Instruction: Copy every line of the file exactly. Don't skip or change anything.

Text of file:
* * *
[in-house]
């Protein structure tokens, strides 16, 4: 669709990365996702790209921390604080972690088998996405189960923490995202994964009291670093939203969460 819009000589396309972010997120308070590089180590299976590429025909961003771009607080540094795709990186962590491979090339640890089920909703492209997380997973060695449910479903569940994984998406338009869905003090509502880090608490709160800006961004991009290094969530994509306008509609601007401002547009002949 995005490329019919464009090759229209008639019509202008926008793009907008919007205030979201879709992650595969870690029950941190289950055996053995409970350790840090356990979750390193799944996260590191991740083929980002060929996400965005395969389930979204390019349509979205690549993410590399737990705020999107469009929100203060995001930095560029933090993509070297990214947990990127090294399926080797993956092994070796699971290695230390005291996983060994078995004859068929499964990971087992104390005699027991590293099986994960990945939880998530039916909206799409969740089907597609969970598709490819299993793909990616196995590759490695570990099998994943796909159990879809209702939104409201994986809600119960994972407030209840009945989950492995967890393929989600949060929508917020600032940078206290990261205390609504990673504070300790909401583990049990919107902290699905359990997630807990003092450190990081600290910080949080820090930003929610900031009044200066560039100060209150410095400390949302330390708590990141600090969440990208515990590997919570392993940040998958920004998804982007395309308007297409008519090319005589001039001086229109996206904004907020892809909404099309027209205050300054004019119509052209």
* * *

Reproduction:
[in-house]
């Protein structure tokens, strides 16, 4: 669709990365996702790209921390604080972690088998996405189960923490995202994964009291670093939203969460 819009000589396309972010997120308070590089180590299976590429025909961003771009607080540094795709990186962590491979090339640890089920909703492209997380997973060695449910479903569940994984998406338009869905003090509502880090608490709160800006961004991009290094969530994509306008509609601007401002547009002949 995005490329019919464009090759229209008639019509202008926008793009907008919007205030979201879709992650595969870690029950941190289950055996053995409970350790840090356990979750390193799944996260590191991740083929980002060929996400965005395969389930979204390019349509979205690549993410590399737990705020999107469009929100203060995001930095560029933090993509070297990214947990990127090294399926080797993956092994070796699971290695230390005291996983060994078995004859068929499964990971087992104390005699027991590293099986994960990945939880998530039916909206799409969740089907597609969970598709490819299993793909990616196995590759490695570990099998994943796909159990879809209702939104409201994986809600119960994972407030209840009945989950492995967890393929989600949060929508917020600032940078206290990261205390609504990673504070300790909401583990049990919107902290699905359990997630807990003092450190990081600290910080949080820090930003929610900031009044200066560039100060209150410095400390949302330390708590990141600090969440990208515990590997919570392993940040998958920004998804982007395309308007297409008519090319005589001039001086229109996206904004907020892809909404099309027209205050300054004019119509052209």